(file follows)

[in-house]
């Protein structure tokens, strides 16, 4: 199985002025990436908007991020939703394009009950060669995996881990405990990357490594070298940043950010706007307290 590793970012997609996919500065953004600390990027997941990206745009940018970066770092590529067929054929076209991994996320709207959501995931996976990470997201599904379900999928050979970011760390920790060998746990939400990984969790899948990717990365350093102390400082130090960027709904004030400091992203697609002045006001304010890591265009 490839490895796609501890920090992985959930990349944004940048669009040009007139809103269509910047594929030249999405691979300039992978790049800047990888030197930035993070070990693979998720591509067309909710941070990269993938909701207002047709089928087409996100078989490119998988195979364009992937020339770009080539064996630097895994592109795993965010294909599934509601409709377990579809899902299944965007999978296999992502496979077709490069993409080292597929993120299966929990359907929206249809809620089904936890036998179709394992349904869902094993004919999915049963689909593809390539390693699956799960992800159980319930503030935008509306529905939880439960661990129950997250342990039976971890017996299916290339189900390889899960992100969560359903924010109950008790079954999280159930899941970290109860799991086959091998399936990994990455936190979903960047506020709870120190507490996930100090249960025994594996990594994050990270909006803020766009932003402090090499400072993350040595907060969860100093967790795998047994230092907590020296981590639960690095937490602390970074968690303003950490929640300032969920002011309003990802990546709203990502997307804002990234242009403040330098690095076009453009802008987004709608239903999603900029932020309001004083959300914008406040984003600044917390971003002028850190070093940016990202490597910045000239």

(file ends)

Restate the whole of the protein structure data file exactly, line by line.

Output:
[in-house]
């Protein structure tokens, strides 16, 4: 199985002025990436908007991020939703394009009950060669995996881990405990990357490594070298940043950010706007307290 590793970012997609996919500065953004600390990027997941990206745009940018970066770092590529067929054929076209991994996320709207959501995931996976990470997201599904379900999928050979970011760390920790060998746990939400990984969790899948990717990365350093102390400082130090960027709904004030400091992203697609002045006001304010890591265009 490839490895796609501890920090992985959930990349944004940048669009040009007139809103269509910047594929030249999405691979300039992978790049800047990888030197930035993070070990693979998720591509067309909710941070990269993938909701207002047709089928087409996100078989490119998988195979364009992937020339770009080539064996630097895994592109795993965010294909599934509601409709377990579809899902299944965007999978296999992502496979077709490069993409080292597929993120299966929990359907929206249809809620089904936890036998179709394992349904869902094993004919999915049963689909593809390539390693699956799960992800159980319930503030935008509306529905939880439960661990129950997250342990039976971890017996299916290339189900390889899960992100969560359903924010109950008790079954999280159930899941970290109860799991086959091998399936990994990455936190979903960047506020709870120190507490996930100090249960025994594996990594994050990270909006803020766009932003402090090499400072993350040595907060969860100093967790795998047994230092907590020296981590639960690095937490602390970074968690303003950490929640300032969920002011309003990802990546709203990502997307804002990234242009403040330098690095076009453009802008987004709608239903999603900029932020309001004083959300914008406040984003600044917390971003002028850190070093940016990202490597910045000239």